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From Helen Kwong <helenkw...@gmail.com>
Subject Re: Single consumer across multiple queues
Date Fri, 23 Jan 2015 19:30:44 GMT
Hi Rob,

Thanks for looking at this. We'll probably continue using single-queue
consumers for now then, since the fair behavior is important to us, and try
using multiple-queue consumers again when the new threading model is
available.

Thanks,
Helen

On Tue, Jan 20, 2015 at 10:32 AM, Rob Godfrey <rob.j.godfrey@gmail.com>
wrote:

> Hi Helen,
>
> apologies for taking so long to respond
>
> On 6 January 2015 at 02:12, Helen Kwong <helenkwong@gmail.com> wrote:
>
> > Hi Rob,
> >
> > I finally got back to testing multiple queues on a consumer again, using
> > the changes you added to help with fairness. My broker jvm is running
> with
> > -Dqueue.maxAsynchronousDeliveries=1 for the number of messages delivered
> > per time slice by a queue. It has made things more fair than before,
> though
> > still significantly less so than before with single-queue consumers. Two
> > fairness tests that we ran:
> >
> > A) In the test I described before, where a single session listens to 2
> > queues starting with 100 messages each, it is now indeed more fair.
> > Sometimes there are 3 messages in a row from 1 queue, but the order is
> > mostly alternating. When the first queue is drained, on average the
> other /
> > slower queue still has 6-7 messages left. However, this effect can
> > accumulate and the number at the end can vary a lot -- I've seen up to
> 26,
> > which seems quite high compared to 100. Also ran this starting with 1000
> > messages per queue: on average the slower queue had about 22 messages
> left
> > at the end, and I've seen up to 65 messages left.
> >
> > B) We also ran tests with multiple connections / consumers listening to
> the
> > same set of queues. More specifically, we have 10 connections, each with
> 1
> > consumer listening to 100 queues, each queue starting with 500 messages.
> We
> > look at the order in which messages are processed, and track what the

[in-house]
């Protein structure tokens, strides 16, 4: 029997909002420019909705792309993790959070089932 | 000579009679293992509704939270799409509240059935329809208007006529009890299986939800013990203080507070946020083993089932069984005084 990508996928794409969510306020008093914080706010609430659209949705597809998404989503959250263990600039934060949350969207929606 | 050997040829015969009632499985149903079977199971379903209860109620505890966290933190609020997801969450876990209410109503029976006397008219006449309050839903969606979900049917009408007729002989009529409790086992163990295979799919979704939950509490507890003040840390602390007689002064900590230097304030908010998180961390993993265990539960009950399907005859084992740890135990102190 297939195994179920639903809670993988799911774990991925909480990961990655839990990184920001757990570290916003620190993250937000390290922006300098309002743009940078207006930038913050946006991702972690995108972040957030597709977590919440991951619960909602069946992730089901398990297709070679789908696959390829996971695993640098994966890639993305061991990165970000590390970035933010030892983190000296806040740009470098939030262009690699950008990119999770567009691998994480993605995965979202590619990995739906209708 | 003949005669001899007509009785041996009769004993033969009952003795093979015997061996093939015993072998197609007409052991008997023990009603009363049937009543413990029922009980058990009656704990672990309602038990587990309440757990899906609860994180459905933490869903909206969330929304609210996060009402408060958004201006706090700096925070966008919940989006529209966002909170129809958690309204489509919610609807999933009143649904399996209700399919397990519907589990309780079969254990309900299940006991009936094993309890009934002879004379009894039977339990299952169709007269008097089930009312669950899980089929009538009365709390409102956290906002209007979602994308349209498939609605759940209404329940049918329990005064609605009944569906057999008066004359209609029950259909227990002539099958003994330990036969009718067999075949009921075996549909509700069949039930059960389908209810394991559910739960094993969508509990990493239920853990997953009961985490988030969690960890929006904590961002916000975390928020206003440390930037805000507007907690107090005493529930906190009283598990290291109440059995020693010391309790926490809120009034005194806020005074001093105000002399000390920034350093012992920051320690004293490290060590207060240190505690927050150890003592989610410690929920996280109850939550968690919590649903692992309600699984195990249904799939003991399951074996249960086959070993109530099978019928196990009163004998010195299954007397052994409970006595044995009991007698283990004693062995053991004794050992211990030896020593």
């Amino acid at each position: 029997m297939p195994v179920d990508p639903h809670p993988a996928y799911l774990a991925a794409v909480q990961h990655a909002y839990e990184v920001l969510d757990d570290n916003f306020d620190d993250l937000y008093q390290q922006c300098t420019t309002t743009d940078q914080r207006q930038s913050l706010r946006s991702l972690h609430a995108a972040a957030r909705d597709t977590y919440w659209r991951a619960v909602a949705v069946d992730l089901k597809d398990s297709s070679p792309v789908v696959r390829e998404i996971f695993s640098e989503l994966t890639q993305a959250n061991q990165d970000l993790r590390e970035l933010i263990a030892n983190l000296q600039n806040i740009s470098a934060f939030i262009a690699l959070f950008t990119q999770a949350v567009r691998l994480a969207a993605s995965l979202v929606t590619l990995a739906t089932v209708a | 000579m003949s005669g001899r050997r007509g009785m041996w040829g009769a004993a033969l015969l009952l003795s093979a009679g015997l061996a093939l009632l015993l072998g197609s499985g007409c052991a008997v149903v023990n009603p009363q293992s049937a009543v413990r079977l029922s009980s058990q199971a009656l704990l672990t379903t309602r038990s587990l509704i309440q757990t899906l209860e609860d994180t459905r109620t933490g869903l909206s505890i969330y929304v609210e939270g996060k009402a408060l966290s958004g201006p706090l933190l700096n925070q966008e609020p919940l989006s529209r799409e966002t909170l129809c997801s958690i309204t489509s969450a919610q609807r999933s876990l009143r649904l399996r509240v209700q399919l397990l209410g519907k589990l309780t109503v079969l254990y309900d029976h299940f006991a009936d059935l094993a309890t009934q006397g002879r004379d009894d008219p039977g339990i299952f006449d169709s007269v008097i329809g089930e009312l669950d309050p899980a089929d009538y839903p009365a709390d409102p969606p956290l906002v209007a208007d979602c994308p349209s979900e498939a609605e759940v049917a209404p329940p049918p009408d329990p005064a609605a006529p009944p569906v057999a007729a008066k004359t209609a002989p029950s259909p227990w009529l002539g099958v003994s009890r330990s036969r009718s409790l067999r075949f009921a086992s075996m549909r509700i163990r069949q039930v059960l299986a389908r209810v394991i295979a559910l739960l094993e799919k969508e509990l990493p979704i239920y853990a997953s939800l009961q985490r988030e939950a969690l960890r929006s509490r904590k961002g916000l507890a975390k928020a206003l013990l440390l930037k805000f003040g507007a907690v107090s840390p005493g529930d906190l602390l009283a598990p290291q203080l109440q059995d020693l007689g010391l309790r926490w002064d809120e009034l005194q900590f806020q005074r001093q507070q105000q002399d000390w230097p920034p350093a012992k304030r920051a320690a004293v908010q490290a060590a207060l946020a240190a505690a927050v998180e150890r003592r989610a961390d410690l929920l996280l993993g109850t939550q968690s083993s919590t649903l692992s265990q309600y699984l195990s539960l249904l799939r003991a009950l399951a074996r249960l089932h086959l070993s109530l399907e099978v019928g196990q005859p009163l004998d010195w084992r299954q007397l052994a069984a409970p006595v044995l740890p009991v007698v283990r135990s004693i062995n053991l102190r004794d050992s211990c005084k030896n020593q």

> > largest difference in the number of remaining messages between any 2
> queues
> > at any given point is. Before, in the analogous test where each
> connection
> > has 100 single-queue consumers for the 100 queues, the largest difference
> > at any point is around 20. Now with multi-queue consumers, it's much
> > higher, around 140-170.
> >
> > Our questions / concerns:
> >
> > 1. One thing I'm not sure about is whether it's possible that 1 queue can
> > be favored over another queue. With this 1 consumer / 2 queues test, I
> use
> > the same 2 queues for every test run, one called BAREBONEQ0 and the other
> > BAREBONEQ1. What I saw intially when running the test was that BAREBONEQ0
> > was almost always the slower queue, over maybe 20 or so test runs. But
> > later I ran more test runs, and I don't see a pattern to who finishes
> last
> > anymore. It could be just by chance that I saw this in the beginning, but
> > just to be sure I'm not missing anything, can one queue end up being
> > favored over another at all?
> >
>
> There shouldn't be any favouring - it will come down to thread scheduling
> in the JVM at this point.  The queues are "notified" of consumer credit in
> a round robin order, with the "first" to be notified changed each time.
> The JVM or operating system may simply favour a thread that is already
> running.
>
>
> >
> > 2. With the second test, I'd often see a chunk of messages from the same
> > queue given to different consumers around the same time. E.g., might see
> 10
> > messages from one queue being processed consecutively, by the 10
> different
> > consumers. 5 to 7 messages in a row from the same queue is common. Why
> does
> > this happen even though I have maxAsynchronousDeliveries configured to 1?
> > You mentioned a queue pushes messages to a consumer when it's notified
> that
> > the consumer has room for messages -- what does this mean in terms of
> > multiple consumers/connections, and does this mean whenever a queue gets
> > notified, it may push 1 message to each consumer?
> >
> >
> So, when I ran a similar test on my laptop I saw no more than about 3 or 4
> in a row from the same queue (before I changed how the round-robin
> notification was done it was a lot worse)... again though this comes down
> to thread scheduling... I was running everything (client / broker) on my 4
> core laptop... I imagine using a different machine would potentially see
> different results.
>
>
> > 3. Overall does the behavior from these tests seem expected to you? Is